In the first round a year later they tabbed N’Keal Harry, a big, physical wide receiver — but who was said to be a bit slow getting off the line of scrimmage and hadn’t shown an ability to run a wide array of routes. Later in that same draft they took a pair of offensive linemen (Yodny Cajuste in the third round, Hjalte Froholdt in the fourth) who were said to excel when using their athleticism to get into space. They also used a third-round choice on Damien Harris, another relatively high pick on a running back who didn’t exactly fit the Pats’ versatility profile. Meanwhile, after getting so much from their tight ends over the bulk of this run, they did almost nothing at the position in response to Gronkowski’s exit.

N’Keal Harry (left) and Mohamed Sanu. —John Tlumacki/The Boston Globe
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There are holdovers, including Julian Edelman, James White, and the four veterans who join Wynn along the offensive line. There’s also Mohamed Sanu, acquired from Atlanta prior to the 2019 trade deadline. But by virtue of the investment the Patriots have made in these players, the team’s offensive identity has been in the midst of a rebranding for a couple of years. Over that same time, the league has been shifting in a different direction, too.

And so — contingent on the corralling of Covid-19, of course — we’ll soon get a sense of how successfully the Pats have managed to merge onto the football superhighway.

For most of 19 seasons, the Patriots could operate under an approach of “if it ain’t broke, don’t fix it,” because with Brady behind center nothing ever truly going to be totaled. As long as they could find players who fit with Brady, or whose skills he could highlight, they could manage. If you’re ever going to fit the puzzle pieces around one guy, there’s no choice better than TB12 to be at the epicenter.

But as he moved into his 40s, and priorities shifted on both sides, and relationships changed if not frayed, and the possibility of divorce became more realistic, it became increasingly apparent that the Patriots offense was broken. There was indeed a problem they needed to fix — and given the painful struggles of a season ago, the solution seemed to portend a massive undertaking.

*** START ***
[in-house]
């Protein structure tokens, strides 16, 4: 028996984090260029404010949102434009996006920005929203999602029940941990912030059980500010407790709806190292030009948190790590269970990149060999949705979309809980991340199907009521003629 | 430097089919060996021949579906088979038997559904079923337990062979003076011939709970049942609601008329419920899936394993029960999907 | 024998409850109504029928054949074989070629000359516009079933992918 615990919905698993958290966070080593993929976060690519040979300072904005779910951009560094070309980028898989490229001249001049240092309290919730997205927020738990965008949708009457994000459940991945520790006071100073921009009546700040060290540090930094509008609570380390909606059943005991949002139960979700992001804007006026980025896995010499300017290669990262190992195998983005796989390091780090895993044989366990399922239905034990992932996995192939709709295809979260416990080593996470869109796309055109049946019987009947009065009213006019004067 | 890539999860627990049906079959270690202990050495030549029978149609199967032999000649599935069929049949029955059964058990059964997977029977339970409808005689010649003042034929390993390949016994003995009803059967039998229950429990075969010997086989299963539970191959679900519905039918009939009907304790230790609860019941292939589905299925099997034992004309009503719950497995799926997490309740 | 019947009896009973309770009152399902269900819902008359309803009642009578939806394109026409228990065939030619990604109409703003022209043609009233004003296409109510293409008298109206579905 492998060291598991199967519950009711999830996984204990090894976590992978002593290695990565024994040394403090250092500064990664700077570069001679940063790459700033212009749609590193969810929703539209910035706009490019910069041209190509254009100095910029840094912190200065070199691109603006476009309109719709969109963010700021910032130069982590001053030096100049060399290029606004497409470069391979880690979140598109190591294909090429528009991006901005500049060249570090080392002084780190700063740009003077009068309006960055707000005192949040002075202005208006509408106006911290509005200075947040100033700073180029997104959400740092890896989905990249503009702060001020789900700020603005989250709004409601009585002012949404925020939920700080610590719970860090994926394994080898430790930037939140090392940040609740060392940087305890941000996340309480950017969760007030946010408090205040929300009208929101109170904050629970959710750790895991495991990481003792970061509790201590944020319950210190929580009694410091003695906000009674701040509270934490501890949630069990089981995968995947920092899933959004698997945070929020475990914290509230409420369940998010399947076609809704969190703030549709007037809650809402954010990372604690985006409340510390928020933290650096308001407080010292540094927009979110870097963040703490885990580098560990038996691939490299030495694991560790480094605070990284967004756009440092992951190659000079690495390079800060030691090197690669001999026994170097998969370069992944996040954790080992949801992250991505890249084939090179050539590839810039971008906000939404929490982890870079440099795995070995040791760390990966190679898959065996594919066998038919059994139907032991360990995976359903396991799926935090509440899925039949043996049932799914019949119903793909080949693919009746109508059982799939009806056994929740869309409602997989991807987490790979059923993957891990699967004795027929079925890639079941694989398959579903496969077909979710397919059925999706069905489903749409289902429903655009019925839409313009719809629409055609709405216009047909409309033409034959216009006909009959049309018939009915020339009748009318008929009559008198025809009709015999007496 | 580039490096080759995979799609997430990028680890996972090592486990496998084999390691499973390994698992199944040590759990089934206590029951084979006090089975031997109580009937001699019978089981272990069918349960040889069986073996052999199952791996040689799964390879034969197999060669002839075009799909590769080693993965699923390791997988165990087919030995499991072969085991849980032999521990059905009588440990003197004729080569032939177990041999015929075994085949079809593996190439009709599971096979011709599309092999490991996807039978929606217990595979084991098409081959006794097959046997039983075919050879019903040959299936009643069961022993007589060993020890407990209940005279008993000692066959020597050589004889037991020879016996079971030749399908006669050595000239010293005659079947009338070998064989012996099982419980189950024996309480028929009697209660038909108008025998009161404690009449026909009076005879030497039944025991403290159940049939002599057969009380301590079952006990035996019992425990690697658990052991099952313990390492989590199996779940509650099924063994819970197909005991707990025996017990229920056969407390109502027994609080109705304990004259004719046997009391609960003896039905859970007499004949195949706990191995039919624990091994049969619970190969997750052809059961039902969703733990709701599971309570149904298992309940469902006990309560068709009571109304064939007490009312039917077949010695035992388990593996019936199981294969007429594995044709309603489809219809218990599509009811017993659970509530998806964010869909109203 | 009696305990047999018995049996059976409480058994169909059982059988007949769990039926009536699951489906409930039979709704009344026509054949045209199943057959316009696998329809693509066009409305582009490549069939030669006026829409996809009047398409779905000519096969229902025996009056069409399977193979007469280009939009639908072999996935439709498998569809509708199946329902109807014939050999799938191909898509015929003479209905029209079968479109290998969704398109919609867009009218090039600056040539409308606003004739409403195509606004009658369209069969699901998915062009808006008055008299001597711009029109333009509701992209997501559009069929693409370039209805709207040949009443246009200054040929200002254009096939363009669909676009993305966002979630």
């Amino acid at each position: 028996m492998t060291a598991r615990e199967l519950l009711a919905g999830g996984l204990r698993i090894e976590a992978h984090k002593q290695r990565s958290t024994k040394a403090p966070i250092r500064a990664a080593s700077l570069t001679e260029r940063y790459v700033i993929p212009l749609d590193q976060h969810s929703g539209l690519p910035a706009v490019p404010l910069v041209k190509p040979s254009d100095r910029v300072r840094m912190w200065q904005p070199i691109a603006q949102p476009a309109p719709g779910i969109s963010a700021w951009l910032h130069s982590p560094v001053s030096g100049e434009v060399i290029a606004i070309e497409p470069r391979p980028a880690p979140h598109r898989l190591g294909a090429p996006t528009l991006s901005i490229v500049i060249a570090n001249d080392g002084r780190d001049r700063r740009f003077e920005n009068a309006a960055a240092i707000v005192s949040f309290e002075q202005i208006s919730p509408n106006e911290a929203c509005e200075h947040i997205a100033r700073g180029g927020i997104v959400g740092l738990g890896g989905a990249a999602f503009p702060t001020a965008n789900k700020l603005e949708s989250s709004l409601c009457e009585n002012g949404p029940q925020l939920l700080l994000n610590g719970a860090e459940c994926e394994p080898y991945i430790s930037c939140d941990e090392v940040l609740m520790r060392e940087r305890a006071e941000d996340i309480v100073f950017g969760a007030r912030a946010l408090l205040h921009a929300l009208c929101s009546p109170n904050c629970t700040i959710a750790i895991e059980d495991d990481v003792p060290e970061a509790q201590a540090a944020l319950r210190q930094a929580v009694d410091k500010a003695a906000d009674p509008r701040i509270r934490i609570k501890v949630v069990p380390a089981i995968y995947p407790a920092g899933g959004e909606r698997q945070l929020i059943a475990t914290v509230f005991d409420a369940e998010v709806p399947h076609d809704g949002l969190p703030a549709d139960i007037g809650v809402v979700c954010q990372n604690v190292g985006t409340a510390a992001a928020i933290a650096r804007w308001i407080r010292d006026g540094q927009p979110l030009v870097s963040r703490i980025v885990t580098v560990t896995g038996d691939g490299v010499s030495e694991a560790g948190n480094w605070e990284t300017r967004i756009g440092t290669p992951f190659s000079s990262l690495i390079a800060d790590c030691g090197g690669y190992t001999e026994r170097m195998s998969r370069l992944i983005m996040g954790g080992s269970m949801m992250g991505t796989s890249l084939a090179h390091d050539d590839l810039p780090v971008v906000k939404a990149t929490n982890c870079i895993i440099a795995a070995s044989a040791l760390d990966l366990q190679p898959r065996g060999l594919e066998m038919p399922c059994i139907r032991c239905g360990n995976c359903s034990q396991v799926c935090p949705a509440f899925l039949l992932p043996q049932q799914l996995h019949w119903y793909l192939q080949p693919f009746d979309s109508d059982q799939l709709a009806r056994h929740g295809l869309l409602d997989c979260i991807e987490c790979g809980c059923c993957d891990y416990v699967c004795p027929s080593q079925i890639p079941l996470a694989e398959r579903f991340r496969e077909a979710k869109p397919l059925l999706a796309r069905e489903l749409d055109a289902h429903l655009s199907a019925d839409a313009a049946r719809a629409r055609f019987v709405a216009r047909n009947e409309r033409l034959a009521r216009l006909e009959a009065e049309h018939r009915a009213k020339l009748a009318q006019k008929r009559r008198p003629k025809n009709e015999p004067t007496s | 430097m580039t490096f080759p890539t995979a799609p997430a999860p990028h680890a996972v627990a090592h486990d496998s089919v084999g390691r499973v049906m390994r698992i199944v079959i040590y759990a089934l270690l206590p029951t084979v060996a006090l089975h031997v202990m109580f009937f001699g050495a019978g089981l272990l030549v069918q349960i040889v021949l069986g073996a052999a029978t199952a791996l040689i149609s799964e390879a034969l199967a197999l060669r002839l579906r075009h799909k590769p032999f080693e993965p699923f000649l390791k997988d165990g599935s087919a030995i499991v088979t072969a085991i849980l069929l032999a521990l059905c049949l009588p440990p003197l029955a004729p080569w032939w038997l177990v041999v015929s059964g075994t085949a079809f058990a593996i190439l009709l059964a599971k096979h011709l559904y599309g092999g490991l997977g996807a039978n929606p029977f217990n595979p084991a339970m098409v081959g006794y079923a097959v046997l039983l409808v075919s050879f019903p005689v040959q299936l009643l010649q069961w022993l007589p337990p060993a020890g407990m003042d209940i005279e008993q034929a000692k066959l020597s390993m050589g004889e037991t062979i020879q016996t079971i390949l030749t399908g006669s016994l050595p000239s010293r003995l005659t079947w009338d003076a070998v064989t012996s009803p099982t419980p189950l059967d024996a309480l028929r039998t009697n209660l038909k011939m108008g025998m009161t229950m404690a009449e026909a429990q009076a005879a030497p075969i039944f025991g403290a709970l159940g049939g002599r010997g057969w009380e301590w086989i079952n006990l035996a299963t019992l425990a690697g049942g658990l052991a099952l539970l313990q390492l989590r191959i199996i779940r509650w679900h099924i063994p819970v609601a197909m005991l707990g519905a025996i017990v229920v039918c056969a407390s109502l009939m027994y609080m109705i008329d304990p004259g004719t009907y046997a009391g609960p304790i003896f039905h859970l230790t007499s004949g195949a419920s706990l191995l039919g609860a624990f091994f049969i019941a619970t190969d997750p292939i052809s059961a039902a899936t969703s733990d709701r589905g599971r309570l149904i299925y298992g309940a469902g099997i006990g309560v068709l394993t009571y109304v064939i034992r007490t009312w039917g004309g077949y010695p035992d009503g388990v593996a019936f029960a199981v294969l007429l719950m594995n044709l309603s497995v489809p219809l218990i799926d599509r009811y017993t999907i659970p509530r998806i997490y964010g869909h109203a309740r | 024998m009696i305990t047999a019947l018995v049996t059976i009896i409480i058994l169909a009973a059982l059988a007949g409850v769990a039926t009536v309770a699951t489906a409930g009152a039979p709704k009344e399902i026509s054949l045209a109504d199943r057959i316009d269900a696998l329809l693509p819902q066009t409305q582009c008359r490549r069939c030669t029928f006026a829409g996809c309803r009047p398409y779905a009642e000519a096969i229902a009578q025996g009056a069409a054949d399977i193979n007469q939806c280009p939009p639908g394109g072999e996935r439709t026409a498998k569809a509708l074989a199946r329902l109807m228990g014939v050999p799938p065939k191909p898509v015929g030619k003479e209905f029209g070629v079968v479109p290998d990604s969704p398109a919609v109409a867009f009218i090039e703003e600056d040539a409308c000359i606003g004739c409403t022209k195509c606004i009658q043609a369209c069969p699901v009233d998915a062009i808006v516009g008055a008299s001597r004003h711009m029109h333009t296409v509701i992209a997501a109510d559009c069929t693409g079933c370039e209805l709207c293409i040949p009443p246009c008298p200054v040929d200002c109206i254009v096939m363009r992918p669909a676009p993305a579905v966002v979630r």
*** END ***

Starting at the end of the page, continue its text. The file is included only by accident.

Or, they could just replace the one guy.

And that’s what they’ve done.

Of course, we don’t know who that one guy’s replacement is yet. Most seem to think it’ll be Newton, but Stidham still has his supporters. Either way, there has to be excitement within Bill Belichick’s staff about the potential for what’s ahead.

Rather than needing to mold or retrofit the operation around one player, offensive coordinator Josh McDaniels now has the true opportunity to fit the way he uses his quarterback around the abilities of the guys around him. Instead of lamenting the way N’Keal Harry and Jakobi Meyers are struggling to get on the same page as Brady, the offensive reset may allow him to more directly capitalize on their strengths, and demand that it’s the quarterback who makes it work — instead of the other way around.

And maybe McDaniels, the guy who drafted Tim Tebow, will no longer be forced to look around the league, see the havoc being wrecked by mobile quarterbacks and misdirection, and feel limited by the relative athleticism of his guy. Last year, receivers other than Edelman had trouble getting open. Running backs had difficulty finding holes. The offensive line subjected Brady to significant heat in the pocket.

But maybe the mere threat of the quarterback being able to move, as both Newton and Stidham can, will give McDaniels a cure-all that’s easier than a full roster reset.

“Coach McDaniels,” Newton said last week in a YouTube video with some other players, “you’re able to call some stuff that you ain’t ever been able to call now.”

And, if all that stuff works, people will likely be calling the rest of the Patriots’ offensive personnel far different names than they were a season ago.